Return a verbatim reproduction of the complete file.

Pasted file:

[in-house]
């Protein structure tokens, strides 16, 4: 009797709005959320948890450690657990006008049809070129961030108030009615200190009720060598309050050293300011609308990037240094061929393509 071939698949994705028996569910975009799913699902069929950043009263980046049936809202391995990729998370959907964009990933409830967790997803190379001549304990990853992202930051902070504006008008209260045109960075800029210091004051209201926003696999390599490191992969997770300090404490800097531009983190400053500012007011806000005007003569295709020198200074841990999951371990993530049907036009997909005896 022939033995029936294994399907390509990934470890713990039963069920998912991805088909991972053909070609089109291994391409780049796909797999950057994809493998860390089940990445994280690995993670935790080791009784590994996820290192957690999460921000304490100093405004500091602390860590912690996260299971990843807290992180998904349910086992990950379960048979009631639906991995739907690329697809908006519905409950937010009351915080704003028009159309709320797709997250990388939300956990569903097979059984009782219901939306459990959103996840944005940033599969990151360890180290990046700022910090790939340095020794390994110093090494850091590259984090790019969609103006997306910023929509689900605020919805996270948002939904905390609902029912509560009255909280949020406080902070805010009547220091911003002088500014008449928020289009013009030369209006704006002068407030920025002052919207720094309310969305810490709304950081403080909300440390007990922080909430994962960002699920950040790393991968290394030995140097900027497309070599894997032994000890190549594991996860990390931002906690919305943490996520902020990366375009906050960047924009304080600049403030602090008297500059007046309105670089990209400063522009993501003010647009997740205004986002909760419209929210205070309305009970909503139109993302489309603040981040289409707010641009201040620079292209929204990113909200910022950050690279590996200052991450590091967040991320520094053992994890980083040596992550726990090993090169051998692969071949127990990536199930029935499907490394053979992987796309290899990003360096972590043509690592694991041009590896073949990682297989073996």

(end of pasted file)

[in-house]
């Protein structure tokens, strides 16, 4: 009797709005959320948890450690657990006008049809070129961030108030009615200190009720060598309050050293300011609308990037240094061929393509 071939698949994705028996569910975009799913699902069929950043009263980046049936809202391995990729998370959907964009990933409830967790997803190379001549304990990853992202930051902070504006008008209260045109960075800029210091004051209201926003696999390599490191992969997770300090404490800097531009983190400053500012007011806000005007003569295709020198200074841990999951371990993530049907036009997909005896 022939033995029936294994399907390509990934470890713990039963069920998912991805088909991972053909070609089109291994391409780049796909797999950057994809493998860390089940990445994280690995993670935790080791009784590994996820290192957690999460921000304490100093405004500091602390860590912690996260299971990843807290992180998904349910086992990950379960048979009631639906991995739907690329697809908006519905409950937010009351915080704003028009159309709320797709997250990388939300956990569903097979059984009782219901939306459990959103996840944005940033599969990151360890180290990046700022910090790939340095020794390994110093090494850091590259984090790019969609103006997306910023929509689900605020919805996270948002939904905390609902029912509560009255909280949020406080902070805010009547220091911003002088500014008449928020289009013009030369209006704006002068407030920025002052919207720094309310969305810490709304950081403080909300440390007990922080909430994962960002699920950040790393991968290394030995140097900027497309070599894997032994000890190549594991996860990390931002906690919305943490996520902020990366375009906050960047924009304080600049403030602090008297500059007046309105670089990209400063522009993501003010647009997740205004986002909760419209929210205070309305009970909503139109993302489309603040981040289409707010641009201040620079292209929204990113909200910022950050690279590996200052991450590091967040991320520094053992994890980083040596992550726990090993090169051998692969071949127990990536199930029935499907490394053979992987796309290899990003360096972590043509690592694991041009590896073949990682297989073996």